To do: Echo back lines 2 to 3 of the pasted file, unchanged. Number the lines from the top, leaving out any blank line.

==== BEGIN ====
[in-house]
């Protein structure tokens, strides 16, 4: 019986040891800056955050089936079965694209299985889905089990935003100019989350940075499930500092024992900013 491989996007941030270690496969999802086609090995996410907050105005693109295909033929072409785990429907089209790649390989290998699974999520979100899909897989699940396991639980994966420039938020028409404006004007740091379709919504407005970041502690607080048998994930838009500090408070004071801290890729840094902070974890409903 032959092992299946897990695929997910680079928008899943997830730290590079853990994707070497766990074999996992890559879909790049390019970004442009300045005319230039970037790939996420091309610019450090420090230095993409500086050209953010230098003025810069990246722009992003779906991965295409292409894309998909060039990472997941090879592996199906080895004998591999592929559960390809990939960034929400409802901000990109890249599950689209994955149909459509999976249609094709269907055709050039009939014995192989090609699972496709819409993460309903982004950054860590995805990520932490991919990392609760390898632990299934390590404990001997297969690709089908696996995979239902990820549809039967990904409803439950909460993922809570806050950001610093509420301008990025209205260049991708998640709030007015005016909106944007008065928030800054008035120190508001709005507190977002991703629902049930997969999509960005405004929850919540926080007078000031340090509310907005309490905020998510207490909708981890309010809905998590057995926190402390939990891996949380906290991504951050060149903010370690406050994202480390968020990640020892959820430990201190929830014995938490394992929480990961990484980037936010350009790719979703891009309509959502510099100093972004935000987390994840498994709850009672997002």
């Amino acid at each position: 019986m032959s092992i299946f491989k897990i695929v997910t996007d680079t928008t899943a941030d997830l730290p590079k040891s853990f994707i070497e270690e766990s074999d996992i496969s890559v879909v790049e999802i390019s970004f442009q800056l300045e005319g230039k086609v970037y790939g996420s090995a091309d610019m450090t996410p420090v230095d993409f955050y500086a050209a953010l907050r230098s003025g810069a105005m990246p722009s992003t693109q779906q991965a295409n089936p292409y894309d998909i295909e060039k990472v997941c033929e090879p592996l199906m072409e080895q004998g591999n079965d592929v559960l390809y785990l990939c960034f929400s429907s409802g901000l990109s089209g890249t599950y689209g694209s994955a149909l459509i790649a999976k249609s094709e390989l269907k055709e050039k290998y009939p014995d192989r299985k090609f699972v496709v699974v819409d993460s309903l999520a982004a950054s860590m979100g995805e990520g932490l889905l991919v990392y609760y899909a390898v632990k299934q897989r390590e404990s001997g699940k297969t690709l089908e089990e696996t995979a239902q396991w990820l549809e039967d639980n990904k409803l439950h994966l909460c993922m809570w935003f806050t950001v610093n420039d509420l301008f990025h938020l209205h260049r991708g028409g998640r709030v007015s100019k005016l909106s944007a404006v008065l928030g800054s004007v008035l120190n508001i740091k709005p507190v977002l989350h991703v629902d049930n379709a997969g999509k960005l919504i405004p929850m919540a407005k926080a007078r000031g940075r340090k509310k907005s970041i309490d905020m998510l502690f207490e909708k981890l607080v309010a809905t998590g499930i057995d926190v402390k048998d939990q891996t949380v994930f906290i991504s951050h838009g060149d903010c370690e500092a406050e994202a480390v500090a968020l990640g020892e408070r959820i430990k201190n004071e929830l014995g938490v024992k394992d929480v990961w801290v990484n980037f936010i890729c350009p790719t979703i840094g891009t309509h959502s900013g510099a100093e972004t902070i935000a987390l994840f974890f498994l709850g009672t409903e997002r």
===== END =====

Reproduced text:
């Protein structure tokens, strides 16, 4: 019986040891800056955050089936079965694209299985889905089990935003100019989350940075499930500092024992900013 491989996007941030270690496969999802086609090995996410907050105005693109295909033929072409785990429907089209790649390989290998699974999520979100899909897989699940396991639980994966420039938020028409404006004007740091379709919504407005970041502690607080048998994930838009500090408070004071801290890729840094902070974890409903 032959092992299946897990695929997910680079928008899943997830730290590079853990994707070497766990074999996992890559879909790049390019970004442009300045005319230039970037790939996420091309610019450090420090230095993409500086050209953010230098003025810069990246722009992003779906991965295409292409894309998909060039990472997941090879592996199906080895004998591999592929559960390809990939960034929400409802901000990109890249599950689209994955149909459509999976249609094709269907055709050039009939014995192989090609699972496709819409993460309903982004950054860590995805990520932490991919990392609760390898632990299934390590404990001997297969690709089908696996995979239902990820549809039967990904409803439950909460993922809570806050950001610093509420301008990025209205260049991708998640709030007015005016909106944007008065928030800054008035120190508001709005507190977002991703629902049930997969999509960005405004929850919540926080007078000031340090509310907005309490905020998510207490909708981890309010809905998590057995926190402390939990891996949380906290991504951050060149903010370690406050994202480390968020990640020892959820430990201190929830014995938490394992929480990961990484980037936010350009790719979703891009309509959502510099100093972004935000987390994840498994709850009672997002």
């Amino acid at each position: 019986m032959s092992i299946f491989k897990i695929v997910t996007d680079t928008t899943a941030d997830l730290p590079k040891s853990f994707i070497e270690e766990s074999d996992i496969s890559v879909v790049e999802i390019s970004f442009q800056l300045e005319g230039k086609v970037y790939g996420s090995a091309d610019m450090t996410p420090v230095d993409f955050y500086a050209a953010l907050r230098s003025g810069a105005m990246p722009s992003t693109q779906q991965a295409n089936p292409y894309d998909i295909e060039k990472v997941c033929e090879p592996l199906m072409e080895q004998g591999n079965d592929v559960l390809y785990l990939c960034f929400s429907s409802g901000l990109s089209g890249t599950y689209g694209s994955a149909l459509i790649a999976k249609s094709e390989l269907k055709e050039k290998y009939p014995d192989r299985k090609f699972v496709v699974v819409d993460s309903l999520a982004a950054s860590m979100g995805e990520g932490l889905l991919v990392y609760y899909a390898v632990k299934q897989r390590e404990s001997g699940k297969t690709l089908e089990e696996t995979a239902q396991w990820l549809e039967d639980n990904k409803l439950h994966l909460c993922m809570w935003f806050t950001v610093n420039d509420l301008f990025h938020l209205h260049r991708g028409g998640r709030v007015s100019k005016l909106s944007a404006v008065l928030g800054s004007v008035l120190n508001i740091k709005p507190v977002l989350h991703v629902d049930n379709a997969g999509k960005l919504i405004p929850m919540a407005k926080a007078r000031g940075r340090k509310k907005s970041i309490d905020m998510l502690f207490e909708k981890l607080v309010a809905t998590g499930i057995d926190v402390k048998d939990q891996t949380v994930f906290i991504s951050h838009g060149d903010c370690e500092a406050e994202a480390v500090a968020l990640g020892e408070r959820i430990k201190n004071e929830l014995g938490v024992k394992d929480v990961w801290v990484n980037f936010i890729c350009p790719t979703i840094g891009t309509h959502s900013g510099a100093e972004t902070i935000a987390l994840f974890f498994l709850g009672t409903e997002r």